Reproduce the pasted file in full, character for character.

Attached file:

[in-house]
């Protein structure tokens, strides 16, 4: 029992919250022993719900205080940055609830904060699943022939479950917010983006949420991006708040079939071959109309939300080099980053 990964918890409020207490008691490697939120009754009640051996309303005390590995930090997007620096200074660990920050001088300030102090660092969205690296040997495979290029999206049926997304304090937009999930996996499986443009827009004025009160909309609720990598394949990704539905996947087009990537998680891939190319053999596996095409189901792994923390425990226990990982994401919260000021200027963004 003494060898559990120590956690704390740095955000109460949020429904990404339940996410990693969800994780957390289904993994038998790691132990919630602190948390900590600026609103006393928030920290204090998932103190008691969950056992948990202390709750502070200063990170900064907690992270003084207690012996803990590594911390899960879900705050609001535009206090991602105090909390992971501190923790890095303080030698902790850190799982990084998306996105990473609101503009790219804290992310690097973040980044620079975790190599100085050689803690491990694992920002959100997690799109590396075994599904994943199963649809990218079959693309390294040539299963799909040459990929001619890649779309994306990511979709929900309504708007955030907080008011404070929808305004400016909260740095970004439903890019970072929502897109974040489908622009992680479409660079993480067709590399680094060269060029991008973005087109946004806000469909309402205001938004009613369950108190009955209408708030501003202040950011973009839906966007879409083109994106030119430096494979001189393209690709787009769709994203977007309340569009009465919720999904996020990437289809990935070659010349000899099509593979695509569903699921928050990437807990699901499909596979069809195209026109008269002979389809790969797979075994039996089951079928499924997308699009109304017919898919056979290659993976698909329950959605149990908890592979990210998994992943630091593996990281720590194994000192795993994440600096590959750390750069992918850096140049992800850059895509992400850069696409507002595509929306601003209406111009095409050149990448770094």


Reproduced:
[in-house]
């Protein structure tokens, strides 16, 4: 029992919250022993719900205080940055609830904060699943022939479950917010983006949420991006708040079939071959109309939300080099980053 990964918890409020207490008691490697939120009754009640051996309303005390590995930090997007620096200074660990920050001088300030102090660092969205690296040997495979290029999206049926997304304090937009999930996996499986443009827009004025009160909309609720990598394949990704539905996947087009990537998680891939190319053999596996095409189901792994923390425990226990990982994401919260000021200027963004 003494060898559990120590956690704390740095955000109460949020429904990404339940996410990693969800994780957390289904993994038998790691132990919630602190948390900590600026609103006393928030920290204090998932103190008691969950056992948990202390709750502070200063990170900064907690992270003084207690012996803990590594911390899960879900705050609001535009206090991602105090909390992971501190923790890095303080030698902790850190799982990084998306996105990473609101503009790219804290992310690097973040980044620079975790190599100085050689803690491990694992920002959100997690799109590396075994599904994943199963649809990218079959693309390294040539299963799909040459990929001619890649779309994306990511979709929900309504708007955030907080008011404070929808305004400016909260740095970004439903890019970072929502897109974040489908622009992680479409660079993480067709590399680094060269060029991008973005087109946004806000469909309402205001938004009613369950108190009955209408708030501003202040950011973009839906966007879409083109994106030119430096494979001189393209690709787009769709994203977007309340569009009465919720999904996020990437289809990935070659010349000899099509593979695509569903699921928050990437807990699901499909596979069809195209026109008269002979389809790969797979075994039996089951079928499924997308699009109304017919898919056979290659993976698909329950959605149990908890592979990210998994992943630091593996990281720590194994000192795993994440600096590959750390750069992918850096140049992800850059895509992400850069696409507002595509929306601003209406111009095409050149990448770094």